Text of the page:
Australasia (Māori: Atareira) is a region that comprises Australia, New Zealand and some neighbouring islands in the Pacific Ocean. The term is used in a number of different contexts, including geopolitically, physiogeographically, philologically, and ecologically, where the term covers several slightly different, but related regions.
Charles de Brosses coined the term (as French Australasie) in Histoire des navigations aux terres australes (1756). He derived it from the Latin for "south of Asia" and differentiated the area from Polynesia (to the east) and the southeast Pacific (Magellanica).
In the late 19th century, the term Australasia was used in reference to the "Australasian colonies". In this sense it related specifically to the British colonies south of Asia: New South Wales, Queensland, South Australia, Tasmania, Western Australia, Victoria (i.e., the Australian colonies) and New Zealand. Australasia found continued geopolitical attention in the early 20th century. Historian Hansong Li finds that against the backdrop of British colonialism, German geopoliticians considered "Australasia" as a counterweight to the former German South Sea Edge (Südseerand), both of which form the "Indo-Pacific" region.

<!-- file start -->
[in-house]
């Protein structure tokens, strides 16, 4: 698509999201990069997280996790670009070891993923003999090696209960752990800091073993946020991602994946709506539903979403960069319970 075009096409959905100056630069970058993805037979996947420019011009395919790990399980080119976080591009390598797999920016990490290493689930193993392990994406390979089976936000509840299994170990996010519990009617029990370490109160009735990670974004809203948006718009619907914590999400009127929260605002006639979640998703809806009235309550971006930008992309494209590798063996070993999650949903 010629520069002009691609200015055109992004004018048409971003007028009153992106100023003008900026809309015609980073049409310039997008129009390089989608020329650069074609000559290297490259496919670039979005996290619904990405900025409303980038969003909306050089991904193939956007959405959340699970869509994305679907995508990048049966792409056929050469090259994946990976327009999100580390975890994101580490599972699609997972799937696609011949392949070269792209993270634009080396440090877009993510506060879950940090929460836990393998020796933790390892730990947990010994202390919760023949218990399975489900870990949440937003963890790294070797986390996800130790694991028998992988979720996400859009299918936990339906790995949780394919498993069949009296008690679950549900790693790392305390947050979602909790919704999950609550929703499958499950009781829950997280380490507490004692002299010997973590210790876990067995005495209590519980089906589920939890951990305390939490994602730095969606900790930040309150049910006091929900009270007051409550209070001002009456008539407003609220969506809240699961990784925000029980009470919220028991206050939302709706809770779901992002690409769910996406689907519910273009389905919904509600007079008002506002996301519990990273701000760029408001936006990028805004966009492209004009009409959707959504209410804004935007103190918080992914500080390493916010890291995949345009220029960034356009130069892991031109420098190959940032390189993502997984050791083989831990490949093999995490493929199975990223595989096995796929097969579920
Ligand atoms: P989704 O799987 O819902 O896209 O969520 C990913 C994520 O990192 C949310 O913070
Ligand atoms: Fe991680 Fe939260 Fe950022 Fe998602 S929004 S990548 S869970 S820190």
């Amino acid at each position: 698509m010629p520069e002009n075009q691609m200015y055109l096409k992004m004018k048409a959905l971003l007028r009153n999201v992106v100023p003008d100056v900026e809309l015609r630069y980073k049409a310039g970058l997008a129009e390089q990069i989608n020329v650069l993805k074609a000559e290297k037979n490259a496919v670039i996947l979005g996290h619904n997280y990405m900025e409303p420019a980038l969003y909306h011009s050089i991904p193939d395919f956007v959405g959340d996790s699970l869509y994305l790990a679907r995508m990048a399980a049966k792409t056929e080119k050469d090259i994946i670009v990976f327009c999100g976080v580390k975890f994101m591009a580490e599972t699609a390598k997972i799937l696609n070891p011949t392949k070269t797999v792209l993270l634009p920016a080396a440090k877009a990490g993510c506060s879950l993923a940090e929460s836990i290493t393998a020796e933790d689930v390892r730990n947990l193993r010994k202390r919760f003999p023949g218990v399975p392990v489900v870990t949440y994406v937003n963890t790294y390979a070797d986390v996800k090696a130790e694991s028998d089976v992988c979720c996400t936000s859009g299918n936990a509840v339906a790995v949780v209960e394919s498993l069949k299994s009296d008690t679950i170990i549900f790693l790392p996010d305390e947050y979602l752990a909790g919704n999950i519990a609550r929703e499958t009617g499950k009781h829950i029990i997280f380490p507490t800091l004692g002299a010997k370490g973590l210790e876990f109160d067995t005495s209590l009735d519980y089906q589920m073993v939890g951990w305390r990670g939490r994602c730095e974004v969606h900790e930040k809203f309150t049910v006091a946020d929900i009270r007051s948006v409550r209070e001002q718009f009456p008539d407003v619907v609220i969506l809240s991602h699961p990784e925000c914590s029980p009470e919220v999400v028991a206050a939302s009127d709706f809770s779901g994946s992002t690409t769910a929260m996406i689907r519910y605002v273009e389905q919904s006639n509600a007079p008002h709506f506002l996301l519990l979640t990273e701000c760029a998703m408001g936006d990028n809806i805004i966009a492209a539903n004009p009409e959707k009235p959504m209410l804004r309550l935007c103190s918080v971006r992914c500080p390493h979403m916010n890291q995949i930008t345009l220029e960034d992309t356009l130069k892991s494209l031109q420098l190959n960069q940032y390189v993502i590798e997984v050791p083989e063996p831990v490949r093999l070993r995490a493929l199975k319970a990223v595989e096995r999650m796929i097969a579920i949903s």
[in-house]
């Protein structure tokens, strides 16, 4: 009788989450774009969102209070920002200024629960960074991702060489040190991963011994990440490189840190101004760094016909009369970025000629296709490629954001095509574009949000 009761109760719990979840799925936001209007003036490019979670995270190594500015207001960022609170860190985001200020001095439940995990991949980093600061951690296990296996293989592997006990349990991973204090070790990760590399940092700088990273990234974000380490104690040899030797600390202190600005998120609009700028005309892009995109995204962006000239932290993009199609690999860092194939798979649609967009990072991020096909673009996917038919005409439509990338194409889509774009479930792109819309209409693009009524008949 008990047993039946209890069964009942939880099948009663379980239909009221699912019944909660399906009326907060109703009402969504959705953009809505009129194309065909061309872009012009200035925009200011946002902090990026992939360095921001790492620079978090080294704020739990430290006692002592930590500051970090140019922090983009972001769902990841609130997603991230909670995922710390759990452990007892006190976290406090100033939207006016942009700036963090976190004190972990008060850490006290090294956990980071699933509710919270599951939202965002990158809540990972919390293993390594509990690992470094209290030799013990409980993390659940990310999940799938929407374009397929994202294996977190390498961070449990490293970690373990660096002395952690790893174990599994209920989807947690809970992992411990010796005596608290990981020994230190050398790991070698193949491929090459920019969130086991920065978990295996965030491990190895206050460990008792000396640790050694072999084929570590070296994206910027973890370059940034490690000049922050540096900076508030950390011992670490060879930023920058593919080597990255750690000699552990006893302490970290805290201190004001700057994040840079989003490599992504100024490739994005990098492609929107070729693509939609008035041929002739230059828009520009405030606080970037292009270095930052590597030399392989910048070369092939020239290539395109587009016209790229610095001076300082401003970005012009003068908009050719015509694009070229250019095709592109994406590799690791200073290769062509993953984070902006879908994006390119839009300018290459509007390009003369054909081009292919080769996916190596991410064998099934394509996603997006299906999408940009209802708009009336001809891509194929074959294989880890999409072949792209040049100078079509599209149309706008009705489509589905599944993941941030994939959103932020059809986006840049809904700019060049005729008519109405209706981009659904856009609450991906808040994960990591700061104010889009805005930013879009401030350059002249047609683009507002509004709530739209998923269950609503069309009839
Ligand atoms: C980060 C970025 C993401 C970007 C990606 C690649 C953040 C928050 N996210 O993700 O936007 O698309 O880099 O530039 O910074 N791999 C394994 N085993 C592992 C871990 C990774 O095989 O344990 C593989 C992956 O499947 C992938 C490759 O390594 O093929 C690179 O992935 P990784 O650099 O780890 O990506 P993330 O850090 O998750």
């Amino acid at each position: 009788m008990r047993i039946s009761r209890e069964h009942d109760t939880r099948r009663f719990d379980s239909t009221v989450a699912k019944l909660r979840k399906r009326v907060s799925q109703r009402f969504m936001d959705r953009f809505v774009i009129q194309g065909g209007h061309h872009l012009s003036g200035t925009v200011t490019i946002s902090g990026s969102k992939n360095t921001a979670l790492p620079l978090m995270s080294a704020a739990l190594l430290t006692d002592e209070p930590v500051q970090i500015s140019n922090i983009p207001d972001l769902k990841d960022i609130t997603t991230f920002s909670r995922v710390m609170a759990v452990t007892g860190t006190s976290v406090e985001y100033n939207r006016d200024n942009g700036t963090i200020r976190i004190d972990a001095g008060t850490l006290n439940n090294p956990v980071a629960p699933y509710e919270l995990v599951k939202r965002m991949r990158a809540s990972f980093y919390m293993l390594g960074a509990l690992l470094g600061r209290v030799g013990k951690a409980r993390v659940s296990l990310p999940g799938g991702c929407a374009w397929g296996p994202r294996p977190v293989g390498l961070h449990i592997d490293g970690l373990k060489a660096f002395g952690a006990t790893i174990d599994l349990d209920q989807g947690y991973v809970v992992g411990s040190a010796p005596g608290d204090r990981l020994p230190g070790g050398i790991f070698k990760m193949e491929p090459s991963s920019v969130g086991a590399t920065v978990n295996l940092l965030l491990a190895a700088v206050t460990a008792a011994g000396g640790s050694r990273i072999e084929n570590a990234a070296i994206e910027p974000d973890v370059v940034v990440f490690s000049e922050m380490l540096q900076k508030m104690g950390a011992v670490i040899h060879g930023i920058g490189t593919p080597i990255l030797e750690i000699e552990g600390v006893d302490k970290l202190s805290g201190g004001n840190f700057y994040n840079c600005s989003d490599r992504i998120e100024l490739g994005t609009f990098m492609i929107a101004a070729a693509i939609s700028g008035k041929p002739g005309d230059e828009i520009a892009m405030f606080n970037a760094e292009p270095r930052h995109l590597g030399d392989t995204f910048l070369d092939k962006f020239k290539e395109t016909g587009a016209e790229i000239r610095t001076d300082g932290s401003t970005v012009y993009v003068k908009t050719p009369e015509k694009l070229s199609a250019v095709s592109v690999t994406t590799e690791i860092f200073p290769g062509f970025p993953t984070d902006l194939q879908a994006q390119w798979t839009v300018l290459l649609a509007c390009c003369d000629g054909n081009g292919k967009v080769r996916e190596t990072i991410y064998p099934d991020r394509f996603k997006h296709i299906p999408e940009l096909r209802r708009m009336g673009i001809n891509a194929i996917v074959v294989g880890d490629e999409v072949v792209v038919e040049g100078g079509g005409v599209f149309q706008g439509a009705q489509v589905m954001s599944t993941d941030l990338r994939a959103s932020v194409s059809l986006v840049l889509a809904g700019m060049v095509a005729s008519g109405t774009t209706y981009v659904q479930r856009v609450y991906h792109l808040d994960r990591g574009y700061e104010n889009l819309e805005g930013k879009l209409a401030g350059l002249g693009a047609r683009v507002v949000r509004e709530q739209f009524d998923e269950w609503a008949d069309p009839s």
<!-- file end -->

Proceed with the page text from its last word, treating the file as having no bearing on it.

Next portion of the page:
The New Zealand Oxford Dictionary gives two meanings of "Australasia". One, especially in Australian use, is "Australia, New Zealand, New Guinea, and the neighbouring islands of the Pacific". The other, especially in New Zealand use, is just Australia and New Zealand.
Two Merriam-Webster dictionaries online (Collegiate and Unabridged) define Australasia as "Australia, New Zealand, and Melanesia". The American Heritage Dictionary online recognizes two senses in use: one more precise, being similar to the aforementioned senses, and the other broader, loosely covering all of Oceania.
Media related to Australasia at Wikimedia Commons